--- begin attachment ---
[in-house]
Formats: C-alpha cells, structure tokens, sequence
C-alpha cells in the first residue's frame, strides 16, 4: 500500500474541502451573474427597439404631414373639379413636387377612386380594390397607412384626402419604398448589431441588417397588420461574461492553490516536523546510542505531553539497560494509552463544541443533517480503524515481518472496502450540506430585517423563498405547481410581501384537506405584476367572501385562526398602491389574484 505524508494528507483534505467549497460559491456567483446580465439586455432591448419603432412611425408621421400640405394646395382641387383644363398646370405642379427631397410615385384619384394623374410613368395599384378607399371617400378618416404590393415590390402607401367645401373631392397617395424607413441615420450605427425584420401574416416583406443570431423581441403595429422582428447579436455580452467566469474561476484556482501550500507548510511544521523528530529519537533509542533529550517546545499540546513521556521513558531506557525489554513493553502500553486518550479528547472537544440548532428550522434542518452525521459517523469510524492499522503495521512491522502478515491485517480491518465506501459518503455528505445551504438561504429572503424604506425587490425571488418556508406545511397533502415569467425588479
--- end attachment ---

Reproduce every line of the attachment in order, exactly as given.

[in-house]
Formats: C-alpha cells, structure tokens, sequence
C-alpha cells in the first residue's frame, strides 16, 4: 500500500474541502451573474427597439404631414373639379413636387377612386380594390397607412384626402419604398448589431441588417397588420461574461492553490516536523546510542505531553539497560494509552463544541443533517480503524515481518472496502450540506430585517423563498405547481410581501384537506405584476367572501385562526398602491389574484 505524508494528507483534505467549497460559491456567483446580465439586455432591448419603432412611425408621421400640405394646395382641387383644363398646370405642379427631397410615385384619384394623374410613368395599384378607399371617400378618416404590393415590390402607401367645401373631392397617395424607413441615420450605427425584420401574416416583406443570431423581441403595429422582428447579436455580452467566469474561476484556482501550500507548510511544521523528530529519537533509542533529550517546545499540546513521556521513558531506557525489554513493553502500553486518550479528547472537544440548532428550522434542518452525521459517523469510524492499522503495521512491522502478515491485517480491518465506501459518503455528505445551504438561504429572503424604506425587490425571488418556508406545511397533502415569467425588479